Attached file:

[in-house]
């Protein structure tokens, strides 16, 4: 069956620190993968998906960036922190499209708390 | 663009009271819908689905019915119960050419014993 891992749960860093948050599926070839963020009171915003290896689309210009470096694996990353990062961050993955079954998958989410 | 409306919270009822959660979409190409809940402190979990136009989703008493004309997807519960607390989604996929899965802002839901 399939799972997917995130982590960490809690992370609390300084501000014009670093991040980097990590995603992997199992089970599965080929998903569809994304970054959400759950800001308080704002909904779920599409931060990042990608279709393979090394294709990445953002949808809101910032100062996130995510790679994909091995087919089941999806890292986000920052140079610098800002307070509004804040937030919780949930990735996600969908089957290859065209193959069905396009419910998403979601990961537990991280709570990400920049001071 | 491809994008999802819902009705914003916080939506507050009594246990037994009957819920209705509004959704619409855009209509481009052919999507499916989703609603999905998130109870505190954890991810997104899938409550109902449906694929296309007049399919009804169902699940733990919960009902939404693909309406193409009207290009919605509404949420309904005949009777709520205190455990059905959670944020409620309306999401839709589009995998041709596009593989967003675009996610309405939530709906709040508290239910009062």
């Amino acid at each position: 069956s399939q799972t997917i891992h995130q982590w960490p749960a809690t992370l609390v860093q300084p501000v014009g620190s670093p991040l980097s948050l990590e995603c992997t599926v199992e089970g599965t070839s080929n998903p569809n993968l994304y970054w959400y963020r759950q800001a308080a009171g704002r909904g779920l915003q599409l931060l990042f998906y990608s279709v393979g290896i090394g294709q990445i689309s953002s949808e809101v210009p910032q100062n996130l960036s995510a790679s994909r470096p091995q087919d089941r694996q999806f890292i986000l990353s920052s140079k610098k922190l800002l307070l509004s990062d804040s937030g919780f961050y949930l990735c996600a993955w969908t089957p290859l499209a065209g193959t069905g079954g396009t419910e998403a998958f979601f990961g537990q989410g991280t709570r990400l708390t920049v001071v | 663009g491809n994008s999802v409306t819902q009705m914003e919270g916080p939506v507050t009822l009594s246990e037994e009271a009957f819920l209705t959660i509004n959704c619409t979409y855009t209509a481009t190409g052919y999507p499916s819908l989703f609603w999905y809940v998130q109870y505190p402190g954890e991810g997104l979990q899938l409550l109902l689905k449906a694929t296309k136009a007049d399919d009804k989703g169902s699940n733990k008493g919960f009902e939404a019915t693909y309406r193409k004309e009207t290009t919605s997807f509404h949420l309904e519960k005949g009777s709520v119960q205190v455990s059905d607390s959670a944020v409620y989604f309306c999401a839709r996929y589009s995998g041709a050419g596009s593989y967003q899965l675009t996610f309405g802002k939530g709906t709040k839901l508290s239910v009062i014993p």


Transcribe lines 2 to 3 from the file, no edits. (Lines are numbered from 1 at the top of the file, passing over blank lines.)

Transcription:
């Protein structure tokens, strides 16, 4: 069956620190993968998906960036922190499209708390 | 663009009271819908689905019915119960050419014993 891992749960860093948050599926070839963020009171915003290896689309210009470096694996990353990062961050993955079954998958989410 | 409306919270009822959660979409190409809940402190979990136009989703008493004309997807519960607390989604996929899965802002839901 399939799972997917995130982590960490809690992370609390300084501000014009670093991040980097990590995603992997199992089970599965080929998903569809994304970054959400759950800001308080704002909904779920599409931060990042990608279709393979090394294709990445953002949808809101910032100062996130995510790679994909091995087919089941999806890292986000920052140079610098800002307070509004804040937030919780949930990735996600969908089957290859065209193959069905396009419910998403979601990961537990991280709570990400920049001071 | 491809994008999802819902009705914003916080939506507050009594246990037994009957819920209705509004959704619409855009209509481009052919999507499916989703609603999905998130109870505190954890991810997104899938409550109902449906694929296309007049399919009804169902699940733990919960009902939404693909309406193409009207290009919605509404949420309904005949009777709520205190455990059905959670944020409620309306999401839709589009995998041709596009593989967003675009996610309405939530709906709040508290239910009062």
């Amino acid at each position: 069956s399939q799972t997917i891992h995130q982590w960490p749960a809690t992370l609390v860093q300084p501000v014009g620190s670093p991040l980097s948050l990590e995603c992997t599926v199992e089970g599965t070839s080929n998903p569809n993968l994304y970054w959400y963020r759950q800001a308080a009171g704002r909904g779920l915003q599409l931060l990042f998906y990608s279709v393979g290896i090394g294709q990445i689309s953002s949808e809101v210009p910032q100062n996130l960036s995510a790679s994909r470096p091995q087919d089941r694996q999806f890292i986000l990353s920052s140079k610098k922190l800002l307070l509004s990062d804040s937030g919780f961050y949930l990735c996600a993955w969908t089957p290859l499209a065209g193959t069905g079954g396009t419910e998403a998958f979601f990961g537990q989410g991280t709570r990400l708390t920049v001071v | 663009g491809n994008s999802v409306t819902q009705m914003e919270g916080p939506v507050t009822l009594s246990e037994e009271a009957f819920l209705t959660i509004n959704c619409t979409y855009t209509a481009t190409g052919y999507p499916s819908l989703f609603w999905y809940v998130q109870y505190p402190g954890e991810g997104l979990q899938l409550l109902l689905k449906a694929t296309k136009a007049d399919d009804k989703g169902s699940n733990k008493g919960f009902e939404a019915t693909y309406r193409k004309e009207t290009t919605s997807f509404h949420l309904e519960k005949g009777s709520v119960q205190v455990s059905d607390s959670a944020v409620y989604f309306c999401a839709r996929y589009s995998g041709a050419g596009s593989y967003q899965l675009t996610f309405g802002k939530g709906t709040k839901l508290s239910v009062i014993p």